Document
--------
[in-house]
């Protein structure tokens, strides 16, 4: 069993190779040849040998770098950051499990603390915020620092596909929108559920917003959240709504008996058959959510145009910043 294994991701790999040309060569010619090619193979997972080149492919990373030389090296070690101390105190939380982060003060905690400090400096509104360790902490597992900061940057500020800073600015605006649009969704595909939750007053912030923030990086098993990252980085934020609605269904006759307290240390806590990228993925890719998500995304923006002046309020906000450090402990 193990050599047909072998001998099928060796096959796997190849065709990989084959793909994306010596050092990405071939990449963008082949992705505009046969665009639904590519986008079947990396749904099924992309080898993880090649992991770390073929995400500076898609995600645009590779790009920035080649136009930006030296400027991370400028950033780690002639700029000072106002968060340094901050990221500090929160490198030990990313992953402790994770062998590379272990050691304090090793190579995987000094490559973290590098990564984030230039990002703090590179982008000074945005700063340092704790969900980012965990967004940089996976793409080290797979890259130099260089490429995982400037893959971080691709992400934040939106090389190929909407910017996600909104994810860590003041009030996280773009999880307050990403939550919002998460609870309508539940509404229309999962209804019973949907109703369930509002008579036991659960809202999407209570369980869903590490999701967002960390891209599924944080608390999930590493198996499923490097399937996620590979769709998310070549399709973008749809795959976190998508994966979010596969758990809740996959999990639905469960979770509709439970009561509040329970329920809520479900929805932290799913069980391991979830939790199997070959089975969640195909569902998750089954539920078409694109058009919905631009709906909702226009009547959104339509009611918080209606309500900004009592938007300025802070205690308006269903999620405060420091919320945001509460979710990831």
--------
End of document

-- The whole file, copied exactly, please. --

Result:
[in-house]
């Protein structure tokens, strides 16, 4: 069993190779040849040998770098950051499990603390915020620092596909929108559920917003959240709504008996058959959510145009910043 294994991701790999040309060569010619090619193979997972080149492919990373030389090296070690101390105190939380982060003060905690400090400096509104360790902490597992900061940057500020800073600015605006649009969704595909939750007053912030923030990086098993990252980085934020609605269904006759307290240390806590990228993925890719998500995304923006002046309020906000450090402990 193990050599047909072998001998099928060796096959796997190849065709990989084959793909994306010596050092990405071939990449963008082949992705505009046969665009639904590519986008079947990396749904099924992309080898993880090649992991770390073929995400500076898609995600645009590779790009920035080649136009930006030296400027991370400028950033780690002639700029000072106002968060340094901050990221500090929160490198030990990313992953402790994770062998590379272990050691304090090793190579995987000094490559973290590098990564984030230039990002703090590179982008000074945005700063340092704790969900980012965990967004940089996976793409080290797979890259130099260089490429995982400037893959971080691709992400934040939106090389190929909407910017996600909104994810860590003041009030996280773009999880307050990403939550919002998460609870309508539940509404229309999962209804019973949907109703369930509002008579036991659960809202999407209570369980869903590490999701967002960390891209599924944080608390999930590493198996499923490097399937996620590979769709998310070549399709973008749809795959976190998508994966979010596969758990809740996959999990639905469960979770509709439970009561509040329970329920809520479900929805932290799913069980391991979830939790199997070959089975969640195909569902998750089954539920078409694109058009919905631009709906909702226009009547959104339509009611918080209606309500900004009592938007300025802070205690308006269903999620405060420091919320945001509460979710990831």